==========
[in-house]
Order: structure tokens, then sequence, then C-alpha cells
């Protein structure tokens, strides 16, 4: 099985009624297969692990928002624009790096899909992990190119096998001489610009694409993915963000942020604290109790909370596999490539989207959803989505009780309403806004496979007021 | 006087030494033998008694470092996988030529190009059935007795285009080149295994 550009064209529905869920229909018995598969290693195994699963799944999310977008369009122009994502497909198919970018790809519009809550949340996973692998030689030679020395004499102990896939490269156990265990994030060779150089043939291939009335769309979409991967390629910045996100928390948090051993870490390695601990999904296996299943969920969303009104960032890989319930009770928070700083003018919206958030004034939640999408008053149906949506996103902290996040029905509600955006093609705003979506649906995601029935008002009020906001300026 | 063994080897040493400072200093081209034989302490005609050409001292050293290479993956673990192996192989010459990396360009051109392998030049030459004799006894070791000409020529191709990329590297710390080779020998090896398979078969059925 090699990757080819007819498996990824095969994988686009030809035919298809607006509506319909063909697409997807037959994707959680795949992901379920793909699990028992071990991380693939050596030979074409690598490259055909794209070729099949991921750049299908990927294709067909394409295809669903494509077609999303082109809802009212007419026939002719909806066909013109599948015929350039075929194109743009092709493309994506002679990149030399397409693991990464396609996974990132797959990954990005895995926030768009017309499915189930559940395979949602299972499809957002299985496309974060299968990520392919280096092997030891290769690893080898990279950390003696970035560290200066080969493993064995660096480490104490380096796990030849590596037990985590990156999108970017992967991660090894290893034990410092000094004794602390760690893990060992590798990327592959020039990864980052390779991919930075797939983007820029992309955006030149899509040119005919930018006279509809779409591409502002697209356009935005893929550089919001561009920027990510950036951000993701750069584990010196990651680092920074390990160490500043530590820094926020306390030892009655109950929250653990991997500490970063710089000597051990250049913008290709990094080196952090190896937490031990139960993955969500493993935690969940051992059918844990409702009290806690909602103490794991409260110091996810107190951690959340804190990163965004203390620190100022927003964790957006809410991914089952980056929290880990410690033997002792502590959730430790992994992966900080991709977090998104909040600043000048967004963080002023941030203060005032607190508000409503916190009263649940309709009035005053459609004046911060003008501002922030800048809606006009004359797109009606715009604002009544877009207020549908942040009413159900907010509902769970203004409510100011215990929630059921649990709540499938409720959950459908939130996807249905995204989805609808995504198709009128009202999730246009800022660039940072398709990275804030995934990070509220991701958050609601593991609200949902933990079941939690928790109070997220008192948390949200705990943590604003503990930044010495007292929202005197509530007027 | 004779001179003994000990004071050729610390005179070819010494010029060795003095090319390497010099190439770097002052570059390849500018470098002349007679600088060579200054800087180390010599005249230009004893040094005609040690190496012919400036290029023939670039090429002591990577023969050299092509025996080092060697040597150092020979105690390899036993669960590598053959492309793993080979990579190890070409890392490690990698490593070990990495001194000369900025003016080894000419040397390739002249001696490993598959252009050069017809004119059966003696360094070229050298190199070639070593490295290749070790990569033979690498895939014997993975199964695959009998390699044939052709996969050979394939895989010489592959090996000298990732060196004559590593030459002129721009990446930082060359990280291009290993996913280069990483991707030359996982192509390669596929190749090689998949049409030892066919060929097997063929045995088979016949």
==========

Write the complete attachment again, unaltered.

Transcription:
[in-house]
Order: structure tokens, then sequence, then C-alpha cells
């Protein structure tokens, strides 16, 4: 099985009624297969692990928002624009790096899909992990190119096998001489610009694409993915963000942020604290109790909370596999490539989207959803989505009780309403806004496979007021 | 006087030494033998008694470092996988030529190009059935007795285009080149295994 550009064209529905869920229909018995598969290693195994699963799944999310977008369009122009994502497909198919970018790809519009809550949340996973692998030689030679020395004499102990896939490269156990265990994030060779150089043939291939009335769309979409991967390629910045996100928390948090051993870490390695601990999904296996299943969920969303009104960032890989319930009770928070700083003018919206958030004034939640999408008053149906949506996103902290996040029905509600955006093609705003979506649906995601029935008002009020906001300026 | 063994080897040493400072200093081209034989302490005609050409001292050293290479993956673990192996192989010459990396360009051109392998030049030459004799006894070791000409020529191709990329590297710390080779020998090896398979078969059925 090699990757080819007819498996990824095969994988686009030809035919298809607006509506319909063909697409997807037959994707959680795949992901379920793909699990028992071990991380693939050596030979074409690598490259055909794209070729099949991921750049299908990927294709067909394409295809669903494509077609999303082109809802009212007419026939002719909806066909013109599948015929350039075929194109743009092709493309994506002679990149030399397409693991990464396609996974990132797959990954990005895995926030768009017309499915189930559940395979949602299972499809957002299985496309974060299968990520392919280096092997030891290769690893080898990279950390003696970035560290200066080969493993064995660096480490104490380096796990030849590596037990985590990156999108970017992967991660090894290893034990410092000094004794602390760690893990060992590798990327592959020039990864980052390779991919930075797939983007820029992309955006030149899509040119005919930018006279509809779409591409502002697209356009935005893929550089919001561009920027990510950036951000993701750069584990010196990651680092920074390990160490500043530590820094926020306390030892009655109950929250653990991997500490970063710089000597051990250049913008290709990094080196952090190896937490031990139960993955969500493993935690969940051992059918844990409702009290806690909602103490794991409260110091996810107190951690959340804190990163965004203390620190100022927003964790957006809410991914089952980056929290880990410690033997002792502590959730430790992994992966900080991709977090998104909040600043000048967004963080002023941030203060005032607190508000409503916190009263649940309709009035005053459609004046911060003008501002922030800048809606006009004359797109009606715009604002009544877009207020549908942040009413159900907010509902769970203004409510100011215990929630059921649990709540499938409720959950459908939130996807249905995204989805609808995504198709009128009202999730246009800022660039940072398709990275804030995934990070509220991701958050609601593991609200949902933990079941939690928790109070997220008192948390949200705990943590604003503990930044010495007292929202005197509530007027 | 004779001179003994000990004071050729610390005179070819010494010029060795003095090319390497010099190439770097002052570059390849500018470098002349007679600088060579200054800087180390010599005249230009004893040094005609040690190496012919400036290029023939670039090429002591990577023969050299092509025996080092060697040597150092020979105690390899036993669960590598053959492309793993080979990579190890070409890392490690990698490593070990990495001194000369900025003016080894000419040397390739002249001696490993598959252009050069017809004119059966003696360094070229050298190199070639070593490295290749070790990569033979690498895939014997993975199964695959009998390699044939052709996969050979394939895989010489592959090996000298990732060196004559590593030459002129721009990446930082060359990280291009290993996913280069990483991707030359996982192509390669596929190749090689998949049409030892066919060929097997063929045995088979016949």